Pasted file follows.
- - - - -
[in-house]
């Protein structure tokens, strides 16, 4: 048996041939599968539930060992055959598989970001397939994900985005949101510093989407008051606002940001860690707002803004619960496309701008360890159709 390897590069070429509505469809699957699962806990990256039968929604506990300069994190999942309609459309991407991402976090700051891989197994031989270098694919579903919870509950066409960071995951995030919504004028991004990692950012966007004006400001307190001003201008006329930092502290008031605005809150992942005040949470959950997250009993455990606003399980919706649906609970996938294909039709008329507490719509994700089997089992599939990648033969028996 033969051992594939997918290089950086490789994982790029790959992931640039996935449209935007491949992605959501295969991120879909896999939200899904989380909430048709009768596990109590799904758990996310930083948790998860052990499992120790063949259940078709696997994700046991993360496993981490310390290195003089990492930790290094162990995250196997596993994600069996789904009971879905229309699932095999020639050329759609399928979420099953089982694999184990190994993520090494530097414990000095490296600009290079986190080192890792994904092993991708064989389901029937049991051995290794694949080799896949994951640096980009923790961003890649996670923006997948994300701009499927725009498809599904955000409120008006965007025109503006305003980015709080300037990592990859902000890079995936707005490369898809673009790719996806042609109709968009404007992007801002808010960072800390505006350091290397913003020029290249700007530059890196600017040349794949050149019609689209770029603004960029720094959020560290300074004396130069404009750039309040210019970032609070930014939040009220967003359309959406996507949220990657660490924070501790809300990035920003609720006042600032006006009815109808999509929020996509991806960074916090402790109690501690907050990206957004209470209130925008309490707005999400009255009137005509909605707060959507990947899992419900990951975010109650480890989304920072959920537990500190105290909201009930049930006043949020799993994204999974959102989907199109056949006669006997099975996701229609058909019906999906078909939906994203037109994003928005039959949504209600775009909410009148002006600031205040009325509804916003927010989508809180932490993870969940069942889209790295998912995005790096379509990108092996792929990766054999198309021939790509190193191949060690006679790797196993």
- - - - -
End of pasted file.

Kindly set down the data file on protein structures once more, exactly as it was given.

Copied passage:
[in-house]
């Protein structure tokens, strides 16, 4: 048996041939599968539930060992055959598989970001397939994900985005949101510093989407008051606002940001860690707002803004619960496309701008360890159709 390897590069070429509505469809699957699962806990990256039968929604506990300069994190999942309609459309991407991402976090700051891989197994031989270098694919579903919870509950066409960071995951995030919504004028991004990692950012966007004006400001307190001003201008006329930092502290008031605005809150992942005040949470959950997250009993455990606003399980919706649906609970996938294909039709008329507490719509994700089997089992599939990648033969028996 033969051992594939997918290089950086490789994982790029790959992931640039996935449209935007491949992605959501295969991120879909896999939200899904989380909430048709009768596990109590799904758990996310930083948790998860052990499992120790063949259940078709696997994700046991993360496993981490310390290195003089990492930790290094162990995250196997596993994600069996789904009971879905229309699932095999020639050329759609399928979420099953089982694999184990190994993520090494530097414990000095490296600009290079986190080192890792994904092993991708064989389901029937049991051995290794694949080799896949994951640096980009923790961003890649996670923006997948994300701009499927725009498809599904955000409120008006965007025109503006305003980015709080300037990592990859902000890079995936707005490369898809673009790719996806042609109709968009404007992007801002808010960072800390505006350091290397913003020029290249700007530059890196600017040349794949050149019609689209770029603004960029720094959020560290300074004396130069404009750039309040210019970032609070930014939040009220967003359309959406996507949220990657660490924070501790809300990035920003609720006042600032006006009815109808999509929020996509991806960074916090402790109690501690907050990206957004209470209130925008309490707005999400009255009137005509909605707060959507990947899992419900990951975010109650480890989304920072959920537990500190105290909201009930049930006043949020799993994204999974959102989907199109056949006669006997099975996701229609058909019906999906078909939906994203037109994003928005039959949504209600775009909410009148002006600031205040009325509804916003927010989508809180932490993870969940069942889209790295998912995005790096379509990108092996792929990766054999198309021939790509190193191949060690006679790797196993």